Lawrence Berkeley National Laboratory
Design and applications of bio-inspired quantum materials
- Author(s): Sarovar, M
- Eisele, DM
- Whaley, KB
- et al.
Published Web Locationhttps://doi.org/10.1017/CBO9780511863189.016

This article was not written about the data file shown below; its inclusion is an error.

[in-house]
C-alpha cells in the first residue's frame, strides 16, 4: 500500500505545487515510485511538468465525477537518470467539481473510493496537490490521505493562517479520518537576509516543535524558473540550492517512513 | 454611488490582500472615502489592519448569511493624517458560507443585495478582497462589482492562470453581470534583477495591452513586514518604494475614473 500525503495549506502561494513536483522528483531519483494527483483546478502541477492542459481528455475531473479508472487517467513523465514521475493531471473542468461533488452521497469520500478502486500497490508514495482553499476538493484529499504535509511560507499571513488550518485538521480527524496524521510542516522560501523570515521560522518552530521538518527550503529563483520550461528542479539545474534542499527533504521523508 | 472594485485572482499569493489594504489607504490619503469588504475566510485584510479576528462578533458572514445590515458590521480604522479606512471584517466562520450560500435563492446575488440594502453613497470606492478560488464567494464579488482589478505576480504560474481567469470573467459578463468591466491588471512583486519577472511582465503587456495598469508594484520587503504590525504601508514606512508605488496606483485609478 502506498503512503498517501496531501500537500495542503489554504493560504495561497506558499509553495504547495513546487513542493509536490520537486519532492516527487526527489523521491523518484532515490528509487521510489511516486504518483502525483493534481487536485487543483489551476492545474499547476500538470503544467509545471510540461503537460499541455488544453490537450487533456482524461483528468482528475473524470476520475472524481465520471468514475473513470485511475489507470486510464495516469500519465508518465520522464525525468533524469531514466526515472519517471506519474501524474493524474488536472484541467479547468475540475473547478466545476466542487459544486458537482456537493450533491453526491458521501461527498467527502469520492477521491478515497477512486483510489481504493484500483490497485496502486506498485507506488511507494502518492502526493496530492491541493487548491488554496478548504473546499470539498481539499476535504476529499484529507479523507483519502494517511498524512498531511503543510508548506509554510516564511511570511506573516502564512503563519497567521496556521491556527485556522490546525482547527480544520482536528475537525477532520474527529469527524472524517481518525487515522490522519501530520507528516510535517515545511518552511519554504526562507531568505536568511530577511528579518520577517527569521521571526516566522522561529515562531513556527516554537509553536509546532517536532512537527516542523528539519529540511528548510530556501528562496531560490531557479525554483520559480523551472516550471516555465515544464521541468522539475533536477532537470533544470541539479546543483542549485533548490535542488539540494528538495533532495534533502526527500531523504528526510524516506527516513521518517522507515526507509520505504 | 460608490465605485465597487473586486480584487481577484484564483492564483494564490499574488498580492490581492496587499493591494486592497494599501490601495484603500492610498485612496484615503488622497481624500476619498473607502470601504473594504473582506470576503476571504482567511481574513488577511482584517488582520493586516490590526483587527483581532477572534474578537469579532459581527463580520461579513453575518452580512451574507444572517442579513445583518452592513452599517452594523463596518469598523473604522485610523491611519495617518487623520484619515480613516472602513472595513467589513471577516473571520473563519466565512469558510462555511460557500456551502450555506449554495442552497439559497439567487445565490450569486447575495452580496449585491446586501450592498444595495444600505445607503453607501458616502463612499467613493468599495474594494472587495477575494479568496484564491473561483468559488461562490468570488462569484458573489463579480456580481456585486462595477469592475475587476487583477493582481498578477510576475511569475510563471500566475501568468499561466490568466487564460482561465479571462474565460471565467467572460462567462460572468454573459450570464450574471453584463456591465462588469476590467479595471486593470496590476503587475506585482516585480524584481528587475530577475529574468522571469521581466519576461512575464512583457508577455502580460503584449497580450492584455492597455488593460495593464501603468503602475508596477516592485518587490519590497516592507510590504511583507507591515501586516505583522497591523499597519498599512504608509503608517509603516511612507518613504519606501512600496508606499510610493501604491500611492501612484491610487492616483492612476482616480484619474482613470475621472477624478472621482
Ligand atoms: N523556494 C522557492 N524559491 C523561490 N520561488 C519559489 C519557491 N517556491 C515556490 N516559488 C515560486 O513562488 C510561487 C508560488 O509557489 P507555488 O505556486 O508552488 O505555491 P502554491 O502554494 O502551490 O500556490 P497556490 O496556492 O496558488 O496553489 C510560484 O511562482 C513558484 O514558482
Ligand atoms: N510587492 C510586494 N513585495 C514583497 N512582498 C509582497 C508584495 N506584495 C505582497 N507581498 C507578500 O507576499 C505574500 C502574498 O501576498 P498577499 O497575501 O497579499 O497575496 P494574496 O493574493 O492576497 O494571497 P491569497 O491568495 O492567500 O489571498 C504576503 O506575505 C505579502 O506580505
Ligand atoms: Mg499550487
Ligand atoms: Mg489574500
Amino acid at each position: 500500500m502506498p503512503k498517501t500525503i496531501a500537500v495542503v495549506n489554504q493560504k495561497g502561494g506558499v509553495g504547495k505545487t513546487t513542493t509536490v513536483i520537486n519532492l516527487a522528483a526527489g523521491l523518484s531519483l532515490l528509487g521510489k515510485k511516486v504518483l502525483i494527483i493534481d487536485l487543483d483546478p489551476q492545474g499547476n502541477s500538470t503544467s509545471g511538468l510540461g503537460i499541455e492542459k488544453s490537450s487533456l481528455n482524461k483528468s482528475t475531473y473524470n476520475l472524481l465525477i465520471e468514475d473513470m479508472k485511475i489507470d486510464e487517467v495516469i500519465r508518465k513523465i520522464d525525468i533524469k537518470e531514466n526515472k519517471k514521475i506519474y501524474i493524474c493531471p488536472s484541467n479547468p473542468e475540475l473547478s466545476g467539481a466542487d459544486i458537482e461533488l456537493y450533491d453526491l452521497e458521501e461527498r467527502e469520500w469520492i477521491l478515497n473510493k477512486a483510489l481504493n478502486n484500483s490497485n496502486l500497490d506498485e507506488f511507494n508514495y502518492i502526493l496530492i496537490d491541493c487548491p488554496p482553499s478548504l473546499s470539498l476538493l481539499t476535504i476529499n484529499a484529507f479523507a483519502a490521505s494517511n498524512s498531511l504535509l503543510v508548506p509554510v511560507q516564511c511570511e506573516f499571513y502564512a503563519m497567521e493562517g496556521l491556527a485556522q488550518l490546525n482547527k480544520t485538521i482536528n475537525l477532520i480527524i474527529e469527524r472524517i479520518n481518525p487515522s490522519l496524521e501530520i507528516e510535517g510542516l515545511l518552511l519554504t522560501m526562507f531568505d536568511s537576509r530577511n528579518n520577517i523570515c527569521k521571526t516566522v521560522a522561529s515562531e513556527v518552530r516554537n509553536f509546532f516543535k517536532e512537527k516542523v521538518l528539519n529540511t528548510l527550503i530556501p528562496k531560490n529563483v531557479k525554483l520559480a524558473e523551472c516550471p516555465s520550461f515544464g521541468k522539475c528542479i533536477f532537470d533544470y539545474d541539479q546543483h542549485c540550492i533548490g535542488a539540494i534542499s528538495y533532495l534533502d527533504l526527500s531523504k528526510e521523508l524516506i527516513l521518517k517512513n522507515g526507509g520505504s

© Cambridge University Press 2014. In this chapter, we explore the opportunities that the dynamical quantum effects recently revealed as components of key functions of plants and higher organisms and described in previous chapters, might offer for the design of new nano-scale materials possessing quantum-enhanced functionality. We discuss the potential applications of such biomimetic materials with engineered quantum properties, and present a review of progress thus far on two prototypical systems: biomimetic light-harvesting materials and biomimetic magnetic sensors. Potential applications of bio-inspired quantum materials It is well appreciated that quantum dynamics can lead to enhanced performance in tasks such asmetrology (Giovannetti et al., 2011), computing (Nielsen and Chuang, 2001) and communication (Gisin and Thew, 2007). However, such enhancements have yet to be realized for artificial systems in the biological domain. As discussed in earlier chapters of this book, it has been demonstrated or hypothesized that quantum processes are critical to the accurate description of the functional dynamics of several biological systems. What opportunities do these observations present for the motivation and development of biomimetic materials? The possibility of constructing artificial materials with the ability to mimic natural systems leads to a diverse range of potential applications. A key question is thus whether we can use nature's ingenuity as inspiration and incorporate quantum effects into synthetic systems to provide quantum-enhanced function? Such explorations also hold out the tandem promise of achieving greater understanding of the role of quantum mechanics in biological function, since in contrast with the traditional top-down approach to investigating natural systems, this perspective requires the development of a bottom-up approach to synthesis of unnatural systems possessing capability to mimic all or part of some biological role.